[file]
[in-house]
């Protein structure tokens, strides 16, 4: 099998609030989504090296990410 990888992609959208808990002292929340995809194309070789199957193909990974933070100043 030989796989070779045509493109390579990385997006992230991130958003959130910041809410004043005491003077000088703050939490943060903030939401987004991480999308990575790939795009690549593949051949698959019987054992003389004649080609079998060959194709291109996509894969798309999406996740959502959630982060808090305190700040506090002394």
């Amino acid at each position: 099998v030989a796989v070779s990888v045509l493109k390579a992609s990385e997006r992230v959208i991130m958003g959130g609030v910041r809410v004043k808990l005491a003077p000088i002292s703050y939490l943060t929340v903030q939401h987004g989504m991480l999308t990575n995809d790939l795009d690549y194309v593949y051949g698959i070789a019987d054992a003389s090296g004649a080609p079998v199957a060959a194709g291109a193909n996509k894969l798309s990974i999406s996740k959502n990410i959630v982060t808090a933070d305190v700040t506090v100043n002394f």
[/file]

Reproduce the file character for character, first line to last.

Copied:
[in-house]
């Protein structure tokens, strides 16, 4: 099998609030989504090296990410 990888992609959208808990002292929340995809194309070789199957193909990974933070100043 030989796989070779045509493109390579990385997006992230991130958003959130910041809410004043005491003077000088703050939490943060903030939401987004991480999308990575790939795009690549593949051949698959019987054992003389004649080609079998060959194709291109996509894969798309999406996740959502959630982060808090305190700040506090002394």
């Amino acid at each position: 099998v030989a796989v070779s990888v045509l493109k390579a992609s990385e997006r992230v959208i991130m958003g959130g609030v910041r809410v004043k808990l005491a003077p000088i002292s703050y939490l943060t929340v903030q939401h987004g989504m991480l999308t990575n995809d790939l795009d690549y194309v593949y051949g698959i070789a019987d054992a003389s090296g004649a080609p079998v199957a060959a194709g291109a193909n996509k894969l798309s990974i999406s996740k959502n990410i959630v982060t808090a933070d305190v700040t506090v100043n002394f």